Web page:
Tag Archives: g7l

Nose Cone Design or Projectile Ogive Design

So here is a link to download the original MS Excel spreadsheet for Nose Cone Design.

I use a modified version myself to plot shapes that resemble long range target projectiles. If I can do it I’m sure those of you some knowledge of spreadsheets can come up with their own modified version. Follow the instructions and enjoy!

Example of a secant 338 calibre design I did using the Excel program.
Example of a secant 338 calibre design I did using the Excel program.

Measuring the ogive’s radius.

So if you’ve managed to magnify the outline of your ogive, effectively you can calculate the radius by measuring the meplat to the shank/ogive intersection. This will become your chord length W.  

The  Sagitta of the arc or height (H), is measured perpendicular from the midpoint of the chord W.  

For double or multiple radius ogives there will be multiple chord lengths measure. Note also this method only works with ogives using a tangent and secant radius. The larger your outline is magnified the more accurate your measure will be, useful for those of us without an optical shadowgraph comparator or other such metrology equipment. Remember though you may have to contend with the parallax error depending on how you capture your image outline.

Radius of an arc or segment 

(link to Math Open Reference.)

To calculate the radius

Given an arc or segment with known width and height:

Segment of a circle.  A horizontal base line with an arc on the top.  Its height is H and width of the base W
The formula for the radius is:

Circle.  One vertical line through the center, one horizontal across the upper part, each half labelled 'a' 			     Vertical line labeled B in top part, c in bottom where:
W  is the length of the chord defining the base of the arc
H  is the height measured at the midpoint of the arc’s base.


7mm.com.au – Antipodean Industrial

Here is the link to an interview by Craig McGowan with me discussing Antipodean Industrial, G7<sub>L</sub> projectiles and bullet swaging.

Antipodean Industrial

G7L series projectiles

Calibres, Weights and Pack Sizes

Please confirm pricing at the time of order. Shipping not included, please confirm when ordering.

If you don’t see a particular weight listed in the calibres below, send an enquiry via email or the contact form.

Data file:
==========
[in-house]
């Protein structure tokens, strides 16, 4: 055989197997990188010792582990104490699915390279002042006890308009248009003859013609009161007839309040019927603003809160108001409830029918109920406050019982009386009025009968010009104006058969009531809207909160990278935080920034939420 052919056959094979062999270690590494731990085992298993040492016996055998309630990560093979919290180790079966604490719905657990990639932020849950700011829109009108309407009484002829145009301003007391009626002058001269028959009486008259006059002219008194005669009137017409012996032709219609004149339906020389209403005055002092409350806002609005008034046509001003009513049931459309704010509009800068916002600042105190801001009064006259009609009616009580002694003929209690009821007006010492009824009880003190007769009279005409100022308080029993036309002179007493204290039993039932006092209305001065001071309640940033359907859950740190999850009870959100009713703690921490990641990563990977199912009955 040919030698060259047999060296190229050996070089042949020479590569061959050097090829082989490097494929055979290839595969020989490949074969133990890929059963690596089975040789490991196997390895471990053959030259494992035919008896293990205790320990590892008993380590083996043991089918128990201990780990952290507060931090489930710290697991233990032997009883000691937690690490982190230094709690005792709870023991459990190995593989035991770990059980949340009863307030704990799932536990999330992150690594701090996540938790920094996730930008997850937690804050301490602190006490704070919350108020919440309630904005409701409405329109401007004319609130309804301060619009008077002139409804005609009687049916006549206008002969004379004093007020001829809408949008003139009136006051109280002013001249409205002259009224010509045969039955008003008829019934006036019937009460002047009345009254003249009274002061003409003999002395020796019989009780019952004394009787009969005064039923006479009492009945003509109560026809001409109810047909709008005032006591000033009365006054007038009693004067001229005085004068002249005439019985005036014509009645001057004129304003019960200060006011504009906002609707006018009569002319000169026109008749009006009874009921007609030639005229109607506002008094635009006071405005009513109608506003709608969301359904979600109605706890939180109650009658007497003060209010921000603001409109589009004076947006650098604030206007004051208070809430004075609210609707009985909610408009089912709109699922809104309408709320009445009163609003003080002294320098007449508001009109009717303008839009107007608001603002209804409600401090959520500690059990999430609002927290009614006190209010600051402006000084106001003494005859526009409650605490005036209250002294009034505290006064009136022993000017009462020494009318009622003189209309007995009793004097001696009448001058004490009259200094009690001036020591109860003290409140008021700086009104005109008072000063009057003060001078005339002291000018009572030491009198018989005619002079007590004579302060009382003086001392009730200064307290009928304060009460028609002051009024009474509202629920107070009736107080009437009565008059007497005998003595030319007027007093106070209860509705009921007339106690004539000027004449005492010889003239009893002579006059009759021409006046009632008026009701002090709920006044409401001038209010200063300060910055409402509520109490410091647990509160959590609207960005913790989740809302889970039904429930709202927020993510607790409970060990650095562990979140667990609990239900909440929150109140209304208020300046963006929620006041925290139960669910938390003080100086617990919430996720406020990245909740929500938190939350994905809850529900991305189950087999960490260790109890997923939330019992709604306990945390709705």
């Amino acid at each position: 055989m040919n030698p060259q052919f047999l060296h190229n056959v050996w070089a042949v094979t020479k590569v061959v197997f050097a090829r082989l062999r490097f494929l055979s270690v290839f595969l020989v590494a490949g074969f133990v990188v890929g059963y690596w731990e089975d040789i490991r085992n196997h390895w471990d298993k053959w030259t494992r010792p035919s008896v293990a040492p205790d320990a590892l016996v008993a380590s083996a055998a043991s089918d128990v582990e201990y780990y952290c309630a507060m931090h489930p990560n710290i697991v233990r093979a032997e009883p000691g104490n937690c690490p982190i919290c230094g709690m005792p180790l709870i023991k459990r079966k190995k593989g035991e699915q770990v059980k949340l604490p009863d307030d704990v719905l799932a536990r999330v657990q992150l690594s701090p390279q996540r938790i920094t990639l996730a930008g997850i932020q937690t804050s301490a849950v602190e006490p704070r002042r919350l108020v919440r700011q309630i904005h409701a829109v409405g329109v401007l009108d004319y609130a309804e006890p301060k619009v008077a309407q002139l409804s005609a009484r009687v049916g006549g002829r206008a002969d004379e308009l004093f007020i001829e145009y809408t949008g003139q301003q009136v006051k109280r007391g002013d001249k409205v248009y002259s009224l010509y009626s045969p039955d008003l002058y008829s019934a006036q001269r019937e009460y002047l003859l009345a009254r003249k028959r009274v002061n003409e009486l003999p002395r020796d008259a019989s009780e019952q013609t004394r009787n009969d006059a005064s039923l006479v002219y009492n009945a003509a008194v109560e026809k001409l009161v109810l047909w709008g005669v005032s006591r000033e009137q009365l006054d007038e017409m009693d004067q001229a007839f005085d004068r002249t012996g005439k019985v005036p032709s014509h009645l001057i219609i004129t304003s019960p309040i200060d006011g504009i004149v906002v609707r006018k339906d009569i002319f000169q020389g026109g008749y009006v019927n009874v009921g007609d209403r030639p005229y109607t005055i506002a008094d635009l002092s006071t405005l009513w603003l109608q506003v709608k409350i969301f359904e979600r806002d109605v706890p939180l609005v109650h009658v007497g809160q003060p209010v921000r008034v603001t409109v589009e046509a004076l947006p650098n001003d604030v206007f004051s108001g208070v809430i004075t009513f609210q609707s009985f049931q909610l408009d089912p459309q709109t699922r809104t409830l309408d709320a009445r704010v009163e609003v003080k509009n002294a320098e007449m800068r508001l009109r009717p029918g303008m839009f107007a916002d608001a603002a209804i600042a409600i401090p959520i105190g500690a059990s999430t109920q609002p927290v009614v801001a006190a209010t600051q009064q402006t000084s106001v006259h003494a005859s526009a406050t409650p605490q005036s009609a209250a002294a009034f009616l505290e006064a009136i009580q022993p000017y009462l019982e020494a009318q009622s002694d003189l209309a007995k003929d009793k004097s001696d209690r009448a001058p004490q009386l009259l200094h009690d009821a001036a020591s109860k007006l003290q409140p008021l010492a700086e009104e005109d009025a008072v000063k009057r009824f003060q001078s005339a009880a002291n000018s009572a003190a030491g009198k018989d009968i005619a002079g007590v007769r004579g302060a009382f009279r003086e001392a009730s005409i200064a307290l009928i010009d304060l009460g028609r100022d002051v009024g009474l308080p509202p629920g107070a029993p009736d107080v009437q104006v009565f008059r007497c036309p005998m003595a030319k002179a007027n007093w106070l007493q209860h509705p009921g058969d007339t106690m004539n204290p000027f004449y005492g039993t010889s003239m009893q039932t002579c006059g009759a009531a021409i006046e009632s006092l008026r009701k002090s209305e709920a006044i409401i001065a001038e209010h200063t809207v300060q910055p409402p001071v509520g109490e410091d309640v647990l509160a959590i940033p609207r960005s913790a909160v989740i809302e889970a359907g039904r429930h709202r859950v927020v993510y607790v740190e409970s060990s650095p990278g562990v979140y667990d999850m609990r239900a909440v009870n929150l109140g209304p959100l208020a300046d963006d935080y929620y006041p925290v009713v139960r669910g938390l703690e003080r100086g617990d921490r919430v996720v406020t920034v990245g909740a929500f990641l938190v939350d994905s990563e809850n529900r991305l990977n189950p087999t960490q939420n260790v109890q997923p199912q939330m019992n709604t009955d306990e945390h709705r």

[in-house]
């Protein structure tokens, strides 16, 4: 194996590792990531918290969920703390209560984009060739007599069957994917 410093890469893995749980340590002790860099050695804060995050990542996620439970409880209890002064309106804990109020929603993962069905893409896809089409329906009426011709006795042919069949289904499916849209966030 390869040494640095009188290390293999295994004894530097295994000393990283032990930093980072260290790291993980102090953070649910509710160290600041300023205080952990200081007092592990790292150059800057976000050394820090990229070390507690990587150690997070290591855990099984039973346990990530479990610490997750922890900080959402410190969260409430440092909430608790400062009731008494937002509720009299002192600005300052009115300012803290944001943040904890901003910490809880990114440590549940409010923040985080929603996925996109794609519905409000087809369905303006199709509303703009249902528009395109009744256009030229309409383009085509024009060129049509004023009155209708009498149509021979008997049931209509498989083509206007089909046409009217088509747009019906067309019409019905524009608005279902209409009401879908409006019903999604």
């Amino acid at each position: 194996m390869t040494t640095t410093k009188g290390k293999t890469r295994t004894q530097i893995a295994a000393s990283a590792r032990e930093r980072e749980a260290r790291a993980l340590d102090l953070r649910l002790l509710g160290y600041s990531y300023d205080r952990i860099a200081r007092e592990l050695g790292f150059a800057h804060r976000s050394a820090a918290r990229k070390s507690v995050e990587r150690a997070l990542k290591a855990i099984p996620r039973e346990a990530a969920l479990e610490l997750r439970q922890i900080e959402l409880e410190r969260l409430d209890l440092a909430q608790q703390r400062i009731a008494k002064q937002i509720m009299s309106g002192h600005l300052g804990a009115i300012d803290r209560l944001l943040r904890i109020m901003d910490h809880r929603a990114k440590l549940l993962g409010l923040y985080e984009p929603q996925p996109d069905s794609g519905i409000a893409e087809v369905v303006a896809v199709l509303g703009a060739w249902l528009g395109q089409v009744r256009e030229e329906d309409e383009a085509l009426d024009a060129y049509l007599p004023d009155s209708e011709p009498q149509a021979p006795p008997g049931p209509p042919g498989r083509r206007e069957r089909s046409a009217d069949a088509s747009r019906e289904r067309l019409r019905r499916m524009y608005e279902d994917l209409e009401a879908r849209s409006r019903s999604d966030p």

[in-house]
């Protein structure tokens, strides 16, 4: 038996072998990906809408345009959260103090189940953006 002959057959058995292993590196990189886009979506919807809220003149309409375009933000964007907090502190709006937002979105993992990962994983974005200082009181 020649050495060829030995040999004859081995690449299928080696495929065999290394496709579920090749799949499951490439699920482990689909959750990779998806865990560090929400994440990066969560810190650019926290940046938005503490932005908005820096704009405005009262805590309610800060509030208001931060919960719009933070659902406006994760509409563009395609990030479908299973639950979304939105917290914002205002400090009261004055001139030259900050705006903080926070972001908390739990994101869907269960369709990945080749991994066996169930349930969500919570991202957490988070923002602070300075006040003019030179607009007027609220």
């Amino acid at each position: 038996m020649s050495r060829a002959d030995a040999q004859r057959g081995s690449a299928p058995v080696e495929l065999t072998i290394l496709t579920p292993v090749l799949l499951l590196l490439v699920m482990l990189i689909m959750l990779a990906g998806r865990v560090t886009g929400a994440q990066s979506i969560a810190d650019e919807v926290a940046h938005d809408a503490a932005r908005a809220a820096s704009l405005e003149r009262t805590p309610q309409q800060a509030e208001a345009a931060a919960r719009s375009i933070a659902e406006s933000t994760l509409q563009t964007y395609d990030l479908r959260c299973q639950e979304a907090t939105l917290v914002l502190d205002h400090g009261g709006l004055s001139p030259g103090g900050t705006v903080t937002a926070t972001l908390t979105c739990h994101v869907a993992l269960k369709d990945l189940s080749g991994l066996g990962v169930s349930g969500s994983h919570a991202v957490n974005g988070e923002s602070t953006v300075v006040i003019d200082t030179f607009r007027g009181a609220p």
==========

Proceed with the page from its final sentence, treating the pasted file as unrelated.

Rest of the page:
Calibre Mass(gr) Est. Mach Averaged BCG7(1) Min Twist per 100 per 500 Code
224 80(2)  0.216 1:8” $50.00 $241.56 G7L-224-80
243 105 0.242 1:8” $70.00 $338.17 G7L-243-105
257 135   1:8.5” NA NA NA
264 130  0.258 1:8” $84.00 $405.79 G7L-264-130
264 140  0.278 1:8” $85.00 $410.63 G7L-264-140
284 168  0.319 1:10” $87.00 $420.31 G7L-284-168
“The Norm”
284 175   1:9” $88.00 $425.12 G7L-284-175
284 180  0.342 1:9” $88.00 $425.12 G7L-284-180
308 150   1:14” $61.00 $294.69 G7L-308-150
308 155(3)  0.239 1:13 $86.00 $415.47 G7L-308-155
308 168   1:13” $86.00 $415.47 G7L-308-168
308 175   1:13” $87.00 $420.31 G7L-308-175
308 185   1:12” $88.00 $425.12 G7L-308-185
308 190   1:11” $89.00 $429.94 G7L-308-190
Calibre Mass(gr) Est. BCG7(1) Min Twist per 50 per 500 Code
308 210  0.334 1:11” $46.00 $444.50 G7L-308-210



(1) Based on the “G7 form factor prediction” as described by Litz (2011, 573)

(2) Based on ICFRA Tech Rules & Regs for Fullbore TR 2008 Ed. 3 – Jul 2008 rule T2.19.2.1.

(3) Based on ICFRA Tech Rules & Regs for Fullbore TR 2008 Ed. 3 – Jul 2008 rule T2.19.2.2.

Introducing the G7L series of projectiles

  • Precision gilding metal match grade target jackets
  • +99% Lead (Pb) cores
  • Hand swaged in Australia

The G7L series of projectiles is Antipodean Industrial’s entry into the hand swaged projectile market. In principle, the G7is a traditional long range (300y+) projectile designed for high levels of accuracy while maintaining supersonic velocity levels.


Another batch of G7L-284-180gr's ready for packing.


So why is the first projectile series called – ‘G7L‘?

The ‘G7‘ part of the name refers to the preferred standard of drag curve, used to compare the form factor of a long range boat tail projectile, to estimate its ballistic coefficient (BC) at various velocity (and atmospheric conditions). Traditionally a G1 drag curve was used to perform various ballistic estimates based on the Mach number measurement (velocity including atmospheric conditions). The shape of the projectile used to create the G1 drag curve had a flat base and an ogive profile similar to a benchrest projectile. It has been found that the G7 drag curve more accurately predicted the various ballistic calculations (e.g. trajectory/velocity) at longer ranges. This is because the G7 drag curve was developed using a projectile with a boat tail and a more aggressive ogive profile; hence a closer representation to modern long range projectile shapes.Modern ballistic software is now available with BC calculations utilising the G7 drag curve as an option.

The subscript ‘L‘ is acknowledgement of my bullet mentor Mr Gary Little for his assistance in developing this first range of projectiles for Antipodean Industrial. Gary Little produced a wide range of hand made custom projectiles under the company name of Little Bullets for many year in Australia. There is no doubt that without Gary’s mentoring skills, experience, industry contacts, generosity and patient personality, I would not have made any progress up the steep learning curve that is swaging bullets by hand.